Much-traveled Hilton Armstrong will join his third team this season.  The 25-year-old centre hasn't been abel advance beyond a limited role in his four NBA seasons and that doesn't figure to change in Houston.  The Rockets can retain his rights for next season by making a qualifying offer of more than $3.8-million, or the Rockets could choose to let Armstrong go in order to clear the salary room.

Additionally, the Rockets got some serious sweeteners in terms of draft picks from the Knicks, as incentive for taking the Jeffries and Hill contract commitments.  The right to swap 2011 first-round picks with the Knicks and getting the Knicks' 2012 first-rounder is certainly intriguing for potential, especially if the Knicks don't hit a home run in free agency this summer.

Getting Martin and a couple of Knicks draft picks is definitely a sound way to build the Rockets for the future.

The Kings Get: SF Carl Landry, SG Larry Hughes and PF Joey Dorsey.

In his third NBA season, 26-year-old Carl Landry is enjoying a breakthrough campaign, averaging 16.1 points and 5.5 rebounds per game.  Landry knows his limitations and takes high percentage shots as a result, hitting 54.7% from the field, while avoiding three-point attempts altogether.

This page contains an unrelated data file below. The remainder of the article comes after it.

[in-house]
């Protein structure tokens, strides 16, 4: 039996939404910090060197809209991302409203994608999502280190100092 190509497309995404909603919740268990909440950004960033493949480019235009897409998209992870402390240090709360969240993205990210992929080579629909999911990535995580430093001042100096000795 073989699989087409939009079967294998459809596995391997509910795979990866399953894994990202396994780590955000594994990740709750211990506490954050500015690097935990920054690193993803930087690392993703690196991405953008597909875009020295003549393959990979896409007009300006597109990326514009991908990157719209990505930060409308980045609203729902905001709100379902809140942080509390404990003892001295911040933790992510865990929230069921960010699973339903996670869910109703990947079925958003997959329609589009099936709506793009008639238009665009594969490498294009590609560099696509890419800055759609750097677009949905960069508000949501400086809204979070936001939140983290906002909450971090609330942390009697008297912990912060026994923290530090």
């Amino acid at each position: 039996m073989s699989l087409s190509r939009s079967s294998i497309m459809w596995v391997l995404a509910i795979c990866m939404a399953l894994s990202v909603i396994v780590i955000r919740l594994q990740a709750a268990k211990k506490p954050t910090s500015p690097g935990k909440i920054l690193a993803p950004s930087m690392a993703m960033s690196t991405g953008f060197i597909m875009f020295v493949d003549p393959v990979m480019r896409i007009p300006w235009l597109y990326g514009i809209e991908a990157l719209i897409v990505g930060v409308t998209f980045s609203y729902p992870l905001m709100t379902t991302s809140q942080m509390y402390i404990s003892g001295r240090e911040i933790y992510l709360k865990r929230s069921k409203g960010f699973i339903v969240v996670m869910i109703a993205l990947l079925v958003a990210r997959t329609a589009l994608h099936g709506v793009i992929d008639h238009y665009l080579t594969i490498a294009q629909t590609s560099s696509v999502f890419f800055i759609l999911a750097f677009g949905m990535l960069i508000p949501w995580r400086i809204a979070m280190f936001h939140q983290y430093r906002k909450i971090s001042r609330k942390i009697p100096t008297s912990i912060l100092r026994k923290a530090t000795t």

Landry will add some energy at a reasonable price, with a team option for $3-million next season.

Hughes, 31, is in decline, averaging 9.6 points per game this season; his lowest mark since putting up 9.6 points per game as a rookie and his 36.6% from the field is the worst mark of his career. 

While he can fit into the Kings' rotation for the rest of the season, Hughes' real value comes in the form of his expiring deal, worth more than $13.6-million, that will give the Kings salary cap flexibility in the summer.

Dorsey, 26, is a bruising power forward who has played only 10 NBA games in two seasons.  He's a fringe roster player and his contract has a team option for next season, so the Kings could clear more than $900,000 if they decline Dorsey's option.

Getting out of Martin's contract and allowing rookie Tyreke Evans to take over as the starting two guard makes the deal worthwhile for the Kings and adding a Landry to the rotation will help an improving Kings frontcourt.